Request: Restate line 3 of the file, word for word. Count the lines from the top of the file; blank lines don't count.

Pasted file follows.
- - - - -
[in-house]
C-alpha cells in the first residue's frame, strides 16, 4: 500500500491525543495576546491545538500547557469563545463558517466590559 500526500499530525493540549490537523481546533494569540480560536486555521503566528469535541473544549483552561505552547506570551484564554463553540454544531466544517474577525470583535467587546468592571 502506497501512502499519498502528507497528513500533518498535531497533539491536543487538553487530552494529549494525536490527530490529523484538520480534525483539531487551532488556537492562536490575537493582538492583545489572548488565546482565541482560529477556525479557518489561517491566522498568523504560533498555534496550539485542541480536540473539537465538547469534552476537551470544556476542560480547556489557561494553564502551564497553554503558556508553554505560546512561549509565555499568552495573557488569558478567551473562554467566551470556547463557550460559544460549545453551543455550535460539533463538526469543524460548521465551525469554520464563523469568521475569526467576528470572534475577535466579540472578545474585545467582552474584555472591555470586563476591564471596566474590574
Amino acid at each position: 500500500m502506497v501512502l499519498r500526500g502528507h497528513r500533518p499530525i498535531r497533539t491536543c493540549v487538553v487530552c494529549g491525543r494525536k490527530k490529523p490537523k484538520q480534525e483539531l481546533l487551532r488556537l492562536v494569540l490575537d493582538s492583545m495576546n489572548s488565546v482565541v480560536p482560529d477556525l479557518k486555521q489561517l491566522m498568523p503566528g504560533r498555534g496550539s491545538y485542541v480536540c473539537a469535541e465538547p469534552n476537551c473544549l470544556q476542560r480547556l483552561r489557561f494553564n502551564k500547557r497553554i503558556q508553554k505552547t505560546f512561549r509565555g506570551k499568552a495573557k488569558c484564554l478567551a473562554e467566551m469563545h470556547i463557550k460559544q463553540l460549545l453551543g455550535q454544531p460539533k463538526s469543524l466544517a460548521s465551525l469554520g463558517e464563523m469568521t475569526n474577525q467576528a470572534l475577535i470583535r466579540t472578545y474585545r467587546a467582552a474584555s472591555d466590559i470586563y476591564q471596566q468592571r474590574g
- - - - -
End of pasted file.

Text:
Amino acid at each position: 500500500m502506497v501512502l499519498r500526500g502528507h497528513r500533518p499530525i498535531r497533539t491536543c493540549v487538553v487530552c494529549g491525543r494525536k490527530k490529523p490537523k484538520q480534525e483539531l481546533l487551532r488556537l492562536v494569540l490575537d493582538s492583545m495576546n489572548s488565546v482565541v480560536p482560529d477556525l479557518k486555521q489561517l491566522m498568523p503566528g504560533r498555534g496550539s491545538y485542541v480536540c473539537a469535541e465538547p469534552n476537551c473544549l470544556q476542560r480547556l483552561r489557561f494553564n502551564k500547557r497553554i503558556q508553554k505552547t505560546f512561549r509565555g506570551k499568552a495573557k488569558c484564554l478567551a473562554e467566551m469563545h470556547i463557550k460559544q463553540l460549545l453551543g455550535q454544531p460539533k463538526s469543524l466544517a460548521s465551525l469554520g463558517e464563523m469568521t475569526n474577525q467576528a470572534l475577535i470583535r466579540t472578545y474585545r467587546a467582552a474584555s472591555d466590559i470586563y476591564q471596566q468592571r474590574g